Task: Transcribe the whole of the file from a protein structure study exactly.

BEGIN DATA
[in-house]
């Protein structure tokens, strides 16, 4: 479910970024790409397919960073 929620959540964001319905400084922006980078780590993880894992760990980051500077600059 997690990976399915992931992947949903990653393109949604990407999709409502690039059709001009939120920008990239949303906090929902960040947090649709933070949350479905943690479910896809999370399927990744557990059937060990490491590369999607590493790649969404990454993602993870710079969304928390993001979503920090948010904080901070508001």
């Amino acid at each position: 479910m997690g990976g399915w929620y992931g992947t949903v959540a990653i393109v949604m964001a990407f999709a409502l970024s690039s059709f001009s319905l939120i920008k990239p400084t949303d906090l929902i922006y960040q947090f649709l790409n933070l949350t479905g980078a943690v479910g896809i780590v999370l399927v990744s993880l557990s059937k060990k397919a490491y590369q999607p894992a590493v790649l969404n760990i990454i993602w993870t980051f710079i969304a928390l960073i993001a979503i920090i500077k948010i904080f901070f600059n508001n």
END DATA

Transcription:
[in-house]
């Protein structure tokens, strides 16, 4: 479910970024790409397919960073 929620959540964001319905400084922006980078780590993880894992760990980051500077600059 997690990976399915992931992947949903990653393109949604990407999709409502690039059709001009939120920008990239949303906090929902960040947090649709933070949350479905943690479910896809999370399927990744557990059937060990490491590369999607590493790649969404990454993602993870710079969304928390993001979503920090948010904080901070508001």
């Amino acid at each position: 479910m997690g990976g399915w929620y992931g992947t949903v959540a990653i393109v949604m964001a990407f999709a409502l970024s690039s059709f001009s319905l939120i920008k990239p400084t949303d906090l929902i922006y960040q947090f649709l790409n933070l949350t479905g980078a943690v479910g896809i780590v999370l399927v990744s993880l557990s059937k060990k397919a490491y590369q999607p894992a590493v790649l969404n760990i990454i993602w993870t980051f710079i969304a928390l960073i993001a979503i920090i500077k948010i904080f901070f600059n508001n």